Excess sebum is the primary cause of oily skin


Published December 5, 2023 

Excess sebum is a very common skin problem that is often blamed for acne and oily skin. With this in mind, it may seem tempting to reduce its production to the absolute minimum or even eliminate it altogether. But contrary to popular belief, sebum is very important for the skin, and while it's good to try and regulate it, it's not good to try and get rid of it.

In this article, we'll take a closer look at what sebum is, what it's for, and why it's sometimes produced in excessive quantities. We'll also be giving some advice on the best ways to manage excess sebum and the products that can be applied on a daily basis to restore healthy skin. 


Sebum is an oily secretion made up of lipids like triglycerides, cholesterol, and fatty acids. It is secreted by the sebaceous glands and delivered to the skin's surface through our pores. Located in the dermis, the middle layer of the skin, these are almost always attached to a hair follicle. This combination is called the pilosebaceous unit. 

The number of these glands remains constant in humans throughout life, but their size tends to increase with age, particularly during adolescence. This means sebum is produced in higher quantities, which is the main cause of acne.

Sebaceous glands are found all over the body, with the exception of the soles of the feet and the palms of the hands. Some parts of the body have more of them and therefore produce more sebum. Such as:

- The T-zone;

- The back and shoulders;

- The scalp.


The various compounds found in sebum endow it with protective and antimicrobial properties. As a result, sebum plays an essential role in a number of ways:

- It helps maintain epidermal homeostasis (a natural balance in the skin).

- It helps keep the skin hydrated.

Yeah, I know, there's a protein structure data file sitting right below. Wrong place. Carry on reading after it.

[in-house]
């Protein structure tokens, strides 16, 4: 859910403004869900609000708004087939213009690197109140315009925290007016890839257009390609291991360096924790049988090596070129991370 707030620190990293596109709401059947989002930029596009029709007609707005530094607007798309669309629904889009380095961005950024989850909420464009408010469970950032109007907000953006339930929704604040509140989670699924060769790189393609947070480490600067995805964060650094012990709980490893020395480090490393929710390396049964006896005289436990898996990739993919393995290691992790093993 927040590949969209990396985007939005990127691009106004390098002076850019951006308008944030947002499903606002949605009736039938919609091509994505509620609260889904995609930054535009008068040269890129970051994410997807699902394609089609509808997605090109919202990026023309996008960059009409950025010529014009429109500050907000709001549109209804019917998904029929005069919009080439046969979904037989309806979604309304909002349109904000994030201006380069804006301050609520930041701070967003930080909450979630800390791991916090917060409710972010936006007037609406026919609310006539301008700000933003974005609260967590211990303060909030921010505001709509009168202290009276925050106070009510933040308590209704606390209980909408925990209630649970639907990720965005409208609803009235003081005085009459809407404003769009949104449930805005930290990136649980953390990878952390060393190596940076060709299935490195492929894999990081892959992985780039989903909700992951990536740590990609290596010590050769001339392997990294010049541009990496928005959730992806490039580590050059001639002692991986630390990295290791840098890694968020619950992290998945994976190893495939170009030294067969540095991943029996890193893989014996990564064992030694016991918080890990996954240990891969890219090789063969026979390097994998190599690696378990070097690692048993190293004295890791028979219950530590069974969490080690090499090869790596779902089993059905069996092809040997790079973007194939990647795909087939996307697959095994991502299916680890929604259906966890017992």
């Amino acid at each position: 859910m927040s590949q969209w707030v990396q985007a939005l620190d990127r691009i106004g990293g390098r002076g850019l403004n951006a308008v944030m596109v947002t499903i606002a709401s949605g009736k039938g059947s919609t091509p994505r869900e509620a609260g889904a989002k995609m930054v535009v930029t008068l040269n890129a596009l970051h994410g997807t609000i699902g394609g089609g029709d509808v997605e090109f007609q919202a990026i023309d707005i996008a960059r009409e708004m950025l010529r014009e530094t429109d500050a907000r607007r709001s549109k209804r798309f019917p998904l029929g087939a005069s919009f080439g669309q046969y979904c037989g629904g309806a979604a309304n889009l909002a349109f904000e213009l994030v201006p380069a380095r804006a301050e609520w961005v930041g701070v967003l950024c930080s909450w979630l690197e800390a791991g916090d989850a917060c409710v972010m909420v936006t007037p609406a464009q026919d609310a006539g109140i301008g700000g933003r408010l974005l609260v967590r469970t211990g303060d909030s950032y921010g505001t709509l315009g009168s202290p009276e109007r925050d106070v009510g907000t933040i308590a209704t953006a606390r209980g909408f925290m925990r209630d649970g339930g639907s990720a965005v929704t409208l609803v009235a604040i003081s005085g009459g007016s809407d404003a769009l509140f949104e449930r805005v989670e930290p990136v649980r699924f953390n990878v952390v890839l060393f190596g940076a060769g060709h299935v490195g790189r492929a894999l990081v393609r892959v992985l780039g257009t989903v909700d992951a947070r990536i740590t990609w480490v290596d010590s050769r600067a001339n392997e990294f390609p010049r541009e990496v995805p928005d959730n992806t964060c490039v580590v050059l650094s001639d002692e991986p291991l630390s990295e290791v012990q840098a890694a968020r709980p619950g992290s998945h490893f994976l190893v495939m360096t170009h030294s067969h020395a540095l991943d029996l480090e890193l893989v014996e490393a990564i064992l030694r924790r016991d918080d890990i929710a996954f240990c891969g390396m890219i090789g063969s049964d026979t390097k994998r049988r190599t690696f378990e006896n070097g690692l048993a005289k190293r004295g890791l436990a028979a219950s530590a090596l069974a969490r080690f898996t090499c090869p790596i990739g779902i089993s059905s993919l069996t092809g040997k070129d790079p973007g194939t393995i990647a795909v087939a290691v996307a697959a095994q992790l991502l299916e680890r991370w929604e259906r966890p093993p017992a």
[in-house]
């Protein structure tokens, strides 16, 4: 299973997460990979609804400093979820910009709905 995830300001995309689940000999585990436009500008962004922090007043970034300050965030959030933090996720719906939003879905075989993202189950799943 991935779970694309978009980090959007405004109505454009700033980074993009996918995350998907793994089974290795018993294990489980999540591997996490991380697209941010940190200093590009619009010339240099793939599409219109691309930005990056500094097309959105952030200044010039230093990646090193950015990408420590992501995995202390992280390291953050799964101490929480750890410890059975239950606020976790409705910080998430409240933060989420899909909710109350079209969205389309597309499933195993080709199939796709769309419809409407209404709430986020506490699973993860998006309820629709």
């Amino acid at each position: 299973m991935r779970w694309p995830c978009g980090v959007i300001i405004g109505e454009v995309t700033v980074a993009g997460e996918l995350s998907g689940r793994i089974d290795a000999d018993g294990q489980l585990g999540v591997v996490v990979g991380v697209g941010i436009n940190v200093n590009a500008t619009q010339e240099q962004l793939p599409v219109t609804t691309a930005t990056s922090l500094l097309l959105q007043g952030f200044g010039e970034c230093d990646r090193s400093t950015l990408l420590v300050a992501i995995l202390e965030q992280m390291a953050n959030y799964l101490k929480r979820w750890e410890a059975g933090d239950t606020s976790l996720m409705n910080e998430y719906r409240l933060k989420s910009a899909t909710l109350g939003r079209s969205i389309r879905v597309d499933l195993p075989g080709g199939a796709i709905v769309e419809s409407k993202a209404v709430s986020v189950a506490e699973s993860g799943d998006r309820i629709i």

- It lubricates hair, particularly the hair on our heads, which gives it its shine.

- It protects the body from external stresses and pathogens. Its slightly acidic pH kills bacteria and microbes before they can penetrate the epidermis and spread throughout the body.

- In parts of the body where the skin has independent sebaceous glands (meaning they are not attached to a hair follicle), sebum plays a supporting role in other physiological processes. One example is the eyelid, where sebum improves the lubricating properties of tears.

So, the skin clearly needs this natural oil to be able to look after itself. But like so many things to do with the human body, it all comes down to balance. Sebum produced in excess can cause skin problems or lead to pimples appearing on acne-prone skin.

It is common to have excess sebum in the T-zone


The sebaceous glands we just described are greatly influenced by hormones produced by the body, particularly hormones known as androgens. This influence is especially evident during adolescence, but it is also noticeable later in life. In fact, an estimated 80% of people will suffer from acne at some point in their lives.

During puberty, the body produces more androgens, which in turn stimulate sebum secretion. The result of this process is the development of sebum plugs, which, combined with other factors, lead to the pimples and blackheads typical of acne. A person's hormonal makeup also varies depending on their sex. Men produce more testosterone, whereas women's hormones fluctuate in kind and quantity throughout their menstrual cycle (with a peak in sebum production a week before their period).